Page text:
When Carly Rae Jepsen’s new album Dedicated is good, it’s great

For better (and sometimes for worse), Carly Rae Jepsen outgrows her sound on her fourth album.

May 21, 2019
When Carly Rae Jepsen’s new album <i>Dedicated</i> is good, it’s great Markus&Koala

Carly Rae Jepsen’s entire career has been subject to loaded, persistent prefacing. Instead of her music being good, it’s always described as actually good, as if her radical sincerity must be countered with cynicism. On her breakout LP, Kiss, music fans didn’t take her seriously. On its follow-up, 2015’s Emotion, they realized they hadn’t been taking her seriously. In the four years since its release, her music has been over-intellectualized to the point of almost eclipsing its core mission: Jepsen doesn’t want you to think about desire, she wants you to feel it.

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Dedicated is Jepsen’s fourth album, but it’s been voraciously anticipated as if it were the follow-up to a groundbreaking debut. It would be impossible to swiftly satiate all of the niches that Jepsen’s fan base now encompasses — the r/popheads, the critical listeners, the casual listeners — but Dedicated aims to please. For the most part, it succeeds.

Apart from “Now That I Found You” and “Party For One” (the latter of which is relegated to a bonus track slot), none of Dedicated even attempts to strike the same colossal urgency that has characterized Jepsen’s biggest songs. This is, for the most part, a good thing; it makes room for some of her most refined work yet. Consider, for instance, the champagne-corked opener “Julien,” a squelching disco number with its sights set on one who got away. “I’ve been all alone, on my own. Every single night I pray,” Jepsen sings, nearly enunciating “pray” as “pay.” It’s totally desperate, and an undoubtable god-tier banger.

“Julien” offers a bracing specificity not afforded to most of Jepsen’s catalog. As a songwriter, one of her strengths has been delineating lyrics so broadly that they can encompass any listener’s experience, done so at the cost of clearly defined personality. But “Julien” is not a song about a “you,” or a “me,” but rather a singular experience of Jepsen’s own that she refuses to give up on. It’s these kind of instances on Dedicated, where her identity persists through the pop veneer, that are the album’s most worthwhile.

There are many of these moments, mostly in its remarkably fun first half. “No Drug Like Me” sways and swells with dynamic narcosis. It’s nearly as primal as “Want You In My Room,” a blunt detailing of Jepsen’s desires. Jack Antonoff goes full Jack Antonoff on the song’s production, and it actually works here — animating the beckoning lyrics without overblowing their inherent intimacy. There’s a strange shimmy to “Everything He Needs,” which finds Jepsen flexing her theater kid chops. That Dedicated’s most overt pop cultural tie-in is a flip on Harry Nillson-via-Popeye speaks volumes about how fun and inventive Jepsen can be when she trusts her more gonzo instincts.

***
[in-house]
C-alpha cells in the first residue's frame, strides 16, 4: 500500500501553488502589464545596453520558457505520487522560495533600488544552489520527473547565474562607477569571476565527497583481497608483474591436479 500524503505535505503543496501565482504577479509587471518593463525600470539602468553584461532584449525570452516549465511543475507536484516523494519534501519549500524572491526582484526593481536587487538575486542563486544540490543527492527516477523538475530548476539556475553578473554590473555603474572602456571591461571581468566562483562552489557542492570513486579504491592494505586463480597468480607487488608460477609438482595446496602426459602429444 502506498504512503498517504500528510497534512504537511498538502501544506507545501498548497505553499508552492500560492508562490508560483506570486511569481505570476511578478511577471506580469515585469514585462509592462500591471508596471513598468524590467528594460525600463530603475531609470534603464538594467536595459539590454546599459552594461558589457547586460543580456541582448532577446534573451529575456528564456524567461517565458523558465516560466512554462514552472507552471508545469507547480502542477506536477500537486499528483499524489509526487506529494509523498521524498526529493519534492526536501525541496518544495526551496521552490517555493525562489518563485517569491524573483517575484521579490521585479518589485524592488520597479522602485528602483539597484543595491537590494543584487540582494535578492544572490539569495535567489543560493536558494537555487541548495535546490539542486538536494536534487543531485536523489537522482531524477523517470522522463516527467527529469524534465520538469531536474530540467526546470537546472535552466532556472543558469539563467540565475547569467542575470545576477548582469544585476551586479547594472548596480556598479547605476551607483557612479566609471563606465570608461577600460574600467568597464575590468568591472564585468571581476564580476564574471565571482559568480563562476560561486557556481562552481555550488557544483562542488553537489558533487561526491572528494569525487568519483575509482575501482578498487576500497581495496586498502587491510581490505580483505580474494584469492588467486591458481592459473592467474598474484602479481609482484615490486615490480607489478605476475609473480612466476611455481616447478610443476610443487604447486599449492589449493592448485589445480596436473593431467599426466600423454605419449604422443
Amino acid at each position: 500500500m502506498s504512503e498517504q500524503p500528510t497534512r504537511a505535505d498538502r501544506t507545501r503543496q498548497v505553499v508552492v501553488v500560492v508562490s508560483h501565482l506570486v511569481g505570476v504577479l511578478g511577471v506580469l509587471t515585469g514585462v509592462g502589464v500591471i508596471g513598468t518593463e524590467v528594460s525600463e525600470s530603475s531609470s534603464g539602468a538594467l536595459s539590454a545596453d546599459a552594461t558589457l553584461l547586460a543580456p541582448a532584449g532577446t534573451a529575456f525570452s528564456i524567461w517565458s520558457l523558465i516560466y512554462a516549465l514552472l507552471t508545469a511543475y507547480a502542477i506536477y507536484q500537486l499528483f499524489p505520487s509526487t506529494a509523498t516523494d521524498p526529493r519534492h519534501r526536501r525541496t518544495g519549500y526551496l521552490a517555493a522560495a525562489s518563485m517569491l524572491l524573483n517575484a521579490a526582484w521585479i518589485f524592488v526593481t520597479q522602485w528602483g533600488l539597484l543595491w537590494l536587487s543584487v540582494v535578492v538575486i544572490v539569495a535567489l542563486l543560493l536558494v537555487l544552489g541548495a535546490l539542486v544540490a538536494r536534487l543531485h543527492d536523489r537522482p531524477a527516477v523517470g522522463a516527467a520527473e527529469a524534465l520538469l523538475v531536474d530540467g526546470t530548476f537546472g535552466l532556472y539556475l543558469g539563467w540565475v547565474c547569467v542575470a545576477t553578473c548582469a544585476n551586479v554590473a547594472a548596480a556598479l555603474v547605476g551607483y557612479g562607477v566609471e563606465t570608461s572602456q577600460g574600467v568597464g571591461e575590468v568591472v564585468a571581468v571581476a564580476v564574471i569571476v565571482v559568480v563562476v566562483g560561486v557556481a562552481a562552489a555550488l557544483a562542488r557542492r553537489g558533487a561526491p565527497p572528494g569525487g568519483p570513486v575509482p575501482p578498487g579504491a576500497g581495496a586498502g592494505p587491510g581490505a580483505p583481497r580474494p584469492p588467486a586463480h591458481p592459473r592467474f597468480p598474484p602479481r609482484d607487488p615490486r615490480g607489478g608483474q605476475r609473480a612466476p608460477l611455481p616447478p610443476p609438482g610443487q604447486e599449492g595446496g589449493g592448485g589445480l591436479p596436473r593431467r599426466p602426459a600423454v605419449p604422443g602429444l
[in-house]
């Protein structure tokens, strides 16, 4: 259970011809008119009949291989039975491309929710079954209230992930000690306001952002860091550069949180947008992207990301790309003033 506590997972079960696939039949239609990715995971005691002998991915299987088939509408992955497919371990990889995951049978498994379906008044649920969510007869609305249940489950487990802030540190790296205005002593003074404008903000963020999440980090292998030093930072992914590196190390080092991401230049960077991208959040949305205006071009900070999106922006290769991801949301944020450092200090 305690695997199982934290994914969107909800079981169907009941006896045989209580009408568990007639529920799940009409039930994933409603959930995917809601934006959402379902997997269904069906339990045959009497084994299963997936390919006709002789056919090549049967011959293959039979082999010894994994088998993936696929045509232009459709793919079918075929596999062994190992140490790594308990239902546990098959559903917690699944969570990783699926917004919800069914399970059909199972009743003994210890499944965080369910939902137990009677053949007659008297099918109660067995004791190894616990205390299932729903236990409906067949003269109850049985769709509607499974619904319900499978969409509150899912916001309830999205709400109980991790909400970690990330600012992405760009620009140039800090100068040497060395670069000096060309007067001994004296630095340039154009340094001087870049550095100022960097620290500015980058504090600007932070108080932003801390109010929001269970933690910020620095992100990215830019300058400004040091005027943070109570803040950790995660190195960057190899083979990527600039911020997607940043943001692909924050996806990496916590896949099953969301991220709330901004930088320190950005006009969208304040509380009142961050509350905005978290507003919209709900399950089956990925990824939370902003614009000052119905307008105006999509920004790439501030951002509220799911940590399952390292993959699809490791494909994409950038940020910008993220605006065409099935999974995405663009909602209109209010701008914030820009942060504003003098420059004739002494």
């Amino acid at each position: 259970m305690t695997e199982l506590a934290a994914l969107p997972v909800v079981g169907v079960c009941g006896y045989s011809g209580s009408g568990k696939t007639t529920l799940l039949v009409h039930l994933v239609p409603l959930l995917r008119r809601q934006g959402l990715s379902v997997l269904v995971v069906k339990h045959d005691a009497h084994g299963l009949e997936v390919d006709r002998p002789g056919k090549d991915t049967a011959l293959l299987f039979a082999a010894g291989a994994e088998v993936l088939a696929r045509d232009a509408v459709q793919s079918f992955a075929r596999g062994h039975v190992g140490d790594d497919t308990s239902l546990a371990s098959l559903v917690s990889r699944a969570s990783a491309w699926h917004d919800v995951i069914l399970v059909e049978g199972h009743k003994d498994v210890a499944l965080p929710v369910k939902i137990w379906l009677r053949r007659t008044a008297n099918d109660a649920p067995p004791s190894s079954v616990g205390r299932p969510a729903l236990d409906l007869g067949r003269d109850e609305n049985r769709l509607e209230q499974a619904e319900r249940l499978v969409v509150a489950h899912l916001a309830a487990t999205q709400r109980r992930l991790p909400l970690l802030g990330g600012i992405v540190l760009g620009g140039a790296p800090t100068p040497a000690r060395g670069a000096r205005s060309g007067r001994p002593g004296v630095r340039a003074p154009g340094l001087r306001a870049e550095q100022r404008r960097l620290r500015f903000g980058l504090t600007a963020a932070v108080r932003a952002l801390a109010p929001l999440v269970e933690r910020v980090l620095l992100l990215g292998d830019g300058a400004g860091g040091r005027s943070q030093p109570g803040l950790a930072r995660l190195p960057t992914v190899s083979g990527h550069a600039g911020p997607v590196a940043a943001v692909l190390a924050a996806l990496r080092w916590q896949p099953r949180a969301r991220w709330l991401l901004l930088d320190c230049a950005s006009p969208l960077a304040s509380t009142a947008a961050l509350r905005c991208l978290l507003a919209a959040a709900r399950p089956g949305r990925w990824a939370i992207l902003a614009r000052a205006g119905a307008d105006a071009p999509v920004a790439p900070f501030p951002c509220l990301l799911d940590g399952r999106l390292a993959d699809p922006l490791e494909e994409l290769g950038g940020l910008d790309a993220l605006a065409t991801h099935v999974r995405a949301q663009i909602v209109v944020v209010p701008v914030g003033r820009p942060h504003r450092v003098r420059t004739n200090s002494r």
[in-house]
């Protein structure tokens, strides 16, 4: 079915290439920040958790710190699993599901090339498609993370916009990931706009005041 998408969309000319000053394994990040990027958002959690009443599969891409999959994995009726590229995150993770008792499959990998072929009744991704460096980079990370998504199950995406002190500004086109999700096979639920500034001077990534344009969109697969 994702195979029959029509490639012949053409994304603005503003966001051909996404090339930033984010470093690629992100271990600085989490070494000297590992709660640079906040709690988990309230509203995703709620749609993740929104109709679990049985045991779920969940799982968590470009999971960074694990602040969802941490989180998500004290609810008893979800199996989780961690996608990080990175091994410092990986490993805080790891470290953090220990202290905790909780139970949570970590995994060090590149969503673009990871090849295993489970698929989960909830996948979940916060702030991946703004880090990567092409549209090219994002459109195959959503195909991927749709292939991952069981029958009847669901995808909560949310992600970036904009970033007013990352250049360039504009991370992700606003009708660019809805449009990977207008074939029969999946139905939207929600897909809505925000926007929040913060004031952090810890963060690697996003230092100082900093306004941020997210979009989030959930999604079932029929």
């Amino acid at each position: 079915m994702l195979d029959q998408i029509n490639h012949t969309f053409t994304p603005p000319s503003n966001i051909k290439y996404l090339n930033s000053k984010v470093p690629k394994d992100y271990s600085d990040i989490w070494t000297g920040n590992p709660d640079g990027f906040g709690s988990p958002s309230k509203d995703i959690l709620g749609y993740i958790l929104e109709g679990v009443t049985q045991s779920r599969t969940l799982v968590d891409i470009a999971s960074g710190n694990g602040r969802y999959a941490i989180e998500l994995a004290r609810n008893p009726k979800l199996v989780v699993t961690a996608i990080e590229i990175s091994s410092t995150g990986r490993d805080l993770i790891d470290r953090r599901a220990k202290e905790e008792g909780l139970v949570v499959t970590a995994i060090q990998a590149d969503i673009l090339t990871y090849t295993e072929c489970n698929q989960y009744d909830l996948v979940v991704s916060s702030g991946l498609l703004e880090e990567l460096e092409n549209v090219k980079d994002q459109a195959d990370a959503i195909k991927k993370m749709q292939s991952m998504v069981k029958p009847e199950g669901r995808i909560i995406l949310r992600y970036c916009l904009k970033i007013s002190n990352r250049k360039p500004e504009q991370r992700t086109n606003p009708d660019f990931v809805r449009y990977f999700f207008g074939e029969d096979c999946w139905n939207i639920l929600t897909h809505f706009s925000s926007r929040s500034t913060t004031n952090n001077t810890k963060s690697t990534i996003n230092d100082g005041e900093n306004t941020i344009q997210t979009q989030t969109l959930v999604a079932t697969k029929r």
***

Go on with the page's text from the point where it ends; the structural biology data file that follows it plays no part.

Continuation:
By contrast, the album is less successful when it aims for a more broad appeal. “Too Much” is lyrically intriguing, a self-aware acknowledgement of how Jepsen can go overboard in all facets of her life. But for a song about excess, it offers too little, with its restrained, one-note execution. Similarly, “The Sound” sounds engineered to get stuck in heads, only to build into a let-down of a chorus. These songs are perfectly palatable, anonymous enough to work their way into lite trop-pop mixes and rake in the play counts. There’s just not a whole lot of flavor.

Jepsen has said that, as she did for Emotion, she wrote close to 200 songs for Dedicated over the past few years, crafting tunes in California, New York, Sweden, and Nicaragua. From that pool of songs, the tracklist was eventually culled down to 13 (excluding bonus tracks). The downside of this is that Dedicated does, at times, forgo cohesion and feel like a compilation. It doesn’t even include the song the album was named for (although Jepsen has suggested that she has more than enough scraps for a Dedicated Side-B).

The album caps off with “Real Love,” the first acknowledgement of the harsher world outside of Jepsen’s lovestruck cloud, where “we’re getting good at lying” and “no one’s saying what’s keeping us all awake at night.” It’s a sobering moment that almost grounds everything preceding it, before setting off in a M83-esque skyward blitz. Dedicated ends with Jepsen reinstating that she doesn’t know a thing about real love, but she wants it anyway. She doesn’t have the answers we want from her, but maybe if we all sing along, we can inch a little closer to that great epiphany.

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When Carly Rae Jepsen’s new album Dedicated is good, it’s great